The curved frame makes these packs a challenge to pack, and limits the use of all available space, but they are light weight and carry very comfortably.

Homemade Gu Recipe

For on the go calorie replenishment and electrolyte replacement nothing beats the convenience of energy gels.

My homemade gu recipe is made of maltodextrin powder, Cytomax, and water. The commercially available equivalent most similar to this recipe is Hammer Gel. I’ve found that it’s easy and much less expensive to make my own.

Cytomax is a powder that’s mixed with water to make a sports drink similar to Gatorade. It comes in several flavors and is readily available at sporting goods and nutrition stores.

Maltodextrin powder is a powder that can be purchased in bulk online or at home-brew supply stores. It’s the main ingredient in many commercially made sports nutrition products such as energy gels or body-building drinks. It’s also used during the bottling process to add body to beer.

Maltodextrin powder is basically broken down corn starch that serves the body as ready to use carbohydrates requiring very little digestion, so it can be eaten on the go without causing an upset stomach.

To make the gu I put one scoop of Cytomax in a ½ cup measuring cup, then add maltodextrin powder to top it off. I then add this mixture to ½ cup of cold water and stir it until the powder is mostly dissolved. Finally, I pop this in the microwave for a few seconds and then stir to fully incorporate the maltodextrin. This makes exactly enough to fill one 5oz sport flask.

There are a couple options for carrying your gu. I use a Hammer Nutrition sports flask. There are several types of these available; I like the Hammer Flask the best because it has small ridges on it that make it easier to grip with gloves on. Another option is Cophlan’s squeeze tubes. Others have had good luck with these, but the idea of one of them popping open in my backpack and squirting sticky sweet syrup all over everything is too scary for me. I like a good solid plastic bottle with a screw on lid, although I still always carry them in an outside pocket of my pack just in case.

One flask of gu has about 300 calories. I usually try to consume one of these every hour for the first hour or two along with my water. After the first two hours I’ll switch to a different concoction which includes protein to prevent my muscles from digesting themselves—The 1000 calorie bottle.

1000 Calorie Bottle

What I call the 1000 calorie bottle is basically a Nalgene bottle filled with a beverage that provides about 1000 calories.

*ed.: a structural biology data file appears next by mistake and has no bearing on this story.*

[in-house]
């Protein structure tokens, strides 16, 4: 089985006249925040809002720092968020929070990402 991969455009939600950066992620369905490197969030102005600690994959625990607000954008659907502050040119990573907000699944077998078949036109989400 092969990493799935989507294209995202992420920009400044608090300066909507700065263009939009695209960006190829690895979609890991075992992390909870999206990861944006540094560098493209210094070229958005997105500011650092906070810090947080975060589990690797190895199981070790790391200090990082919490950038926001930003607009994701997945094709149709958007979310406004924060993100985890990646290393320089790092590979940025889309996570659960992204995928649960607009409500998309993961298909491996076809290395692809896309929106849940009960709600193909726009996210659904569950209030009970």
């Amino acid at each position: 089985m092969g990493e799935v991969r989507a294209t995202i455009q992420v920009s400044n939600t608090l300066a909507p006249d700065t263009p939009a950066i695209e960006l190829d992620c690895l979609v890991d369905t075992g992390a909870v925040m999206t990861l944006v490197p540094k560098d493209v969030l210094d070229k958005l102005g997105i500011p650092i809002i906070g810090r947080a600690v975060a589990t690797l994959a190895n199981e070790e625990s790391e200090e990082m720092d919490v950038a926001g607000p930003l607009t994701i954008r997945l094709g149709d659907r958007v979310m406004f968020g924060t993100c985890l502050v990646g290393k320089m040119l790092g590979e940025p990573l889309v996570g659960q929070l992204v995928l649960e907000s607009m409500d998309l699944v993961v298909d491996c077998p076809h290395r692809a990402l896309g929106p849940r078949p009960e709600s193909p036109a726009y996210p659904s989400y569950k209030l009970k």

In a 32oz Nalgene bottle add:
29g maltodextrin powder
1 scoop Cytomax
1.3c soy protein powder
Fill the rest of the bottle with water

The mix dissolves best in cold water, but I find that even if it clumps up at first it will end up well mixed after shaking around in my pack for a while.

This mix is intended to provide carbohydrates from the Maltodextrin powder and electrolyte replenishment and flavor from the Cytomax. The soy protein helps prevent the body from harvesting protein from muscles during sustained activity. One bottle is adequate to cover about 4 hours of activity without additional caloric intake.

Favorite Gear - Jetboil PCS Stove

My trusty Jetboil has found a home in my pack as a light weight, versatile, convenient, fuel sipping cooking solution. This is the stove I find myself using most often.

There are better options for simmering or foods that require a skillet like pancakes, but for boil-in-a bag cooking, hot drinks, and even melting snow the Jetboil is fast, simple, and functional.

The small Jetboil fuel canisters fit inside the pot, but for economical reasons I prefer the standard large fuel canisters which have twice the fuel and only cost about $1 more. If you want to save weight or space the small canisters have enough fuel to last for a very long time.

This stove has rather poor stability, especially when using the small Jetboil fuel canisters. Like most backpacking stoves this one tends to turn into a ball of flames and shoots boiling water everywhere if you tip it over. The optional stability stand is really an essential if you don’t like this kind of excitement in camp. The stability stand is a small plastic tripod that snaps onto the bottom of the fuel canister to provide a stable base. In my opinion this should come standard with the stove. I know the Jetboil is popular to use as a hanging stove, perhaps this is how many users get around the stability problem. I’ve never found it necessary or convenient to hang mine.

I noticed on the REI website that they’ve just come out with a new version of this stove, the Jetboil Flash. This new version adds a translucent lid, and a “thermochromic temperature indicator” that makes it easier to tell when the water’s boiling without opening the lid.

This stove has always been targeted at the technosavy backpacker. Adding the term “thermocromic temperature indicator” to their marketing literature should definitely increase its appeal to this segment of the market. It also comes in cool new colors to appeal to those who are simply attracted to bright colors and shiny objects. : )


-Weather Resources
Popular Northwest Weather Stations
Avalanche Center
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-Trail/Climbing Route Resources
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-Other Blogs
Mount Rainier Climbing
Mike's Summits
Jess Climbing
Glen Widener
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-Local Organizations
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-Mountaineering Tips/Techniques
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U.S. Antarctic Program Field Manual